#771 – 1935 16c Great Seal of United States

Condition
Price
Qty
- Mint Stamp(s)
Ships in 1-2 business days.
$4.75
- Used Stamp(s)
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$4.50
- Unused Stamp (small flaws)
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$3.35
- Used Stamp (small flaws)
Ships in 1-2 business days.
$3.25
13 More - Click Here
Condition
Price
Qty
camera Mint Plate Block of 6
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$65.00
camera Mint Sheet
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$315.00
camera Mint Arrow Block, Right
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$29.00
camera Mint Arrow Block, Left
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$29.00
camera Mint Arrow Block, Bottom
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$27.00
camera Mint Arrow Block, Top
Ships in 1-2 business days.
$27.00
camera Mint Center Line Block
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$76.50
camera Mint Horizontal Line Pair
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$13.50
camera Mint Vertical Line Pair
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$11.75
camera Mint Stamp(s)
Fine
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$5.25
camera Mint Stamp(s)
Fine, Never Hinged
Ships in 1-2 business days.
$5.75
camera Mint Stamp(s)
Very Fine
Ships in 1-2 business days.
$5.50
camera Mint Stamp(s)
Very Fine, Never Hinged
Ships in 1-2 business days.
$6.25
Grading Guide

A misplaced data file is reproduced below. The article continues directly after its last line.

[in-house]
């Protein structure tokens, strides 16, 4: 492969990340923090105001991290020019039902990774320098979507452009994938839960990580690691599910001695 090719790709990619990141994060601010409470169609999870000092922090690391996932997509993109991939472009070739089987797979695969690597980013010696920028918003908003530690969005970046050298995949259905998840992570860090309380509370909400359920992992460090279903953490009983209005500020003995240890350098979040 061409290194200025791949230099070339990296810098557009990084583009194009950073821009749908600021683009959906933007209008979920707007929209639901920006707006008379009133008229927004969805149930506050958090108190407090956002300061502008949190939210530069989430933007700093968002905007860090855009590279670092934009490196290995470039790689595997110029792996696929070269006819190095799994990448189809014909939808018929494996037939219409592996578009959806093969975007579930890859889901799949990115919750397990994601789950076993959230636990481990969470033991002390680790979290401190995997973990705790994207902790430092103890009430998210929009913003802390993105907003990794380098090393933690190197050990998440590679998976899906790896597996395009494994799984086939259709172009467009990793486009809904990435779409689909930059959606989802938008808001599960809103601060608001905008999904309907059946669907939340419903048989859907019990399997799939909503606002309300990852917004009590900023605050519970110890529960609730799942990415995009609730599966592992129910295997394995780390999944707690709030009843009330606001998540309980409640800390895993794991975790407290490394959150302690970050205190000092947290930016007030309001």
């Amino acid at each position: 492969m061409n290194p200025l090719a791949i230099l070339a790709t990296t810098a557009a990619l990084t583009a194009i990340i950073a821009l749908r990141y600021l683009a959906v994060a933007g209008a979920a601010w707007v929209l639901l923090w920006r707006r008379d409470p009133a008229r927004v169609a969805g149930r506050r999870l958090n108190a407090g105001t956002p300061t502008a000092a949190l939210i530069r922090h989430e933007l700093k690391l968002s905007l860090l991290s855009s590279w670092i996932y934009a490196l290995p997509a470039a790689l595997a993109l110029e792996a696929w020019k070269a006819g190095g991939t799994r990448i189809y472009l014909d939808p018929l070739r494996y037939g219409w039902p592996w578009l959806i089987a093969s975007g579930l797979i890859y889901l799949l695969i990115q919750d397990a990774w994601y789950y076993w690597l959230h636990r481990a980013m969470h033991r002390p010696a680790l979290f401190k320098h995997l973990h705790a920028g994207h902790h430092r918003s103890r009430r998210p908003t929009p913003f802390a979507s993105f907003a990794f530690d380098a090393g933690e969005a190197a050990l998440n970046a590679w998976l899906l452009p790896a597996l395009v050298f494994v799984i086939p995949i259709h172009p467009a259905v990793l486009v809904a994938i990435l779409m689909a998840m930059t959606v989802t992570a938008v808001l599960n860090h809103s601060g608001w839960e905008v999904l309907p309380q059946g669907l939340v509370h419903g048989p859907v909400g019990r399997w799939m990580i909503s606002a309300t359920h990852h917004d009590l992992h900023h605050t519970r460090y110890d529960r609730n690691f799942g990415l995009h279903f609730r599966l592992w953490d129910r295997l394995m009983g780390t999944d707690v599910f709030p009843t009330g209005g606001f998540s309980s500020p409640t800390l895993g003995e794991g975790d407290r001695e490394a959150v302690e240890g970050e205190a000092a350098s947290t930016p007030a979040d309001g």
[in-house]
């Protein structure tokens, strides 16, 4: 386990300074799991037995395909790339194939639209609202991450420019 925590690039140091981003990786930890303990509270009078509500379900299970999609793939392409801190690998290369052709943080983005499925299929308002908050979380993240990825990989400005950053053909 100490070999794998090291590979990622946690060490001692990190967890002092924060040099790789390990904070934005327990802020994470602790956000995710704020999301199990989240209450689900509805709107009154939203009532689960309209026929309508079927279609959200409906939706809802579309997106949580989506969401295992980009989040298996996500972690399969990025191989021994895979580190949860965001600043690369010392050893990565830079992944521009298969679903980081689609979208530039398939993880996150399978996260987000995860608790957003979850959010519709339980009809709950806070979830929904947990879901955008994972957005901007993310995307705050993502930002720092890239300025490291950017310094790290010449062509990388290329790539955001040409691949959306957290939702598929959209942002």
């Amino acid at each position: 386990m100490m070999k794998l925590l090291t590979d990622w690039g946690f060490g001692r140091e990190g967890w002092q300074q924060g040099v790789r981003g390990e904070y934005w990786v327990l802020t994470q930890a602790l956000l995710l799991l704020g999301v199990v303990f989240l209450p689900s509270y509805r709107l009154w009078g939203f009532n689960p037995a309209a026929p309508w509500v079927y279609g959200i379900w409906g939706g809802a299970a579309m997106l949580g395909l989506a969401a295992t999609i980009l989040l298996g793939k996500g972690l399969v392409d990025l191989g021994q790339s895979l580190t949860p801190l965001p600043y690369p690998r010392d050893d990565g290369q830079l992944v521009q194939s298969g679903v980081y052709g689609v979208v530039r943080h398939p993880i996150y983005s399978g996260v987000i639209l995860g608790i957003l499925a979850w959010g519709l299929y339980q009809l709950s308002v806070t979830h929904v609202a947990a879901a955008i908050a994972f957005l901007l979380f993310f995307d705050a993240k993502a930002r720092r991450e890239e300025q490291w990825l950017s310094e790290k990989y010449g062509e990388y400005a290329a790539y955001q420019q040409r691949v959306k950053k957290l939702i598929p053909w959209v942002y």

Mounts - Click Here
Condition
Price
Qty
- MM63725 Horizontal Strip Mounts, Black, Split-back, 215 x 32 millimeters (8-7/16 x 1-1/4 inches)
Ships in 1-2 business days.
$7.50
- MM67150 Horizontal Mounts, Black, Split-back, Pre-cut, 45 x 32 millimeters (1-3/4 x 1-1/4 inches)
Ships in 1-2 business days.
$4.95
- MM4202Mystic Clear Precut Mount 45x30mm
Ships in 1-2 business days.
$1.95

U.S. #771
16¢ 1935 Design of U.S. No. CE1
Great Seal of the United States
Air Mail Special Delivery

Issue Date: March 15, 1935
First City: Washington, D.C.
Quantity Issued: 1,370,560
Printed by: Bureau of Engraving and Printing
Printing Method: Flat Plate Press
Perforation: None
Color: Dark Blue
 
Designed by President Franklin Roosevelt, U.S. #771 is the exact design and color of Scott #CE1, and paid the extra fees on Airmail Special Delivery. The stamp was sold at the Philatelic Agency for only two months. The difference between U.S. #771 and the original “Folly” version (the stamps given as gifts to Roosevelt and others), is that the normally issued stamp is imperforate.
 
Farley’s Follies
U.S. #771 was the last of Farley’s Follies. Starting in 1933, Postmaster General James Farley had sheets of newly produced stamps removed before they were gummed and perforated. He gave them to stamp collector President Franklin Roosevelt and other high-ranking officials. Collectors protested – these were specifically made rarities that were not available to the public! On February 5, 1935, the problem was solved. All the stamps issued since March 4, 1933, were re-issued in imperforate, ungummed condition in such quantities as the public required.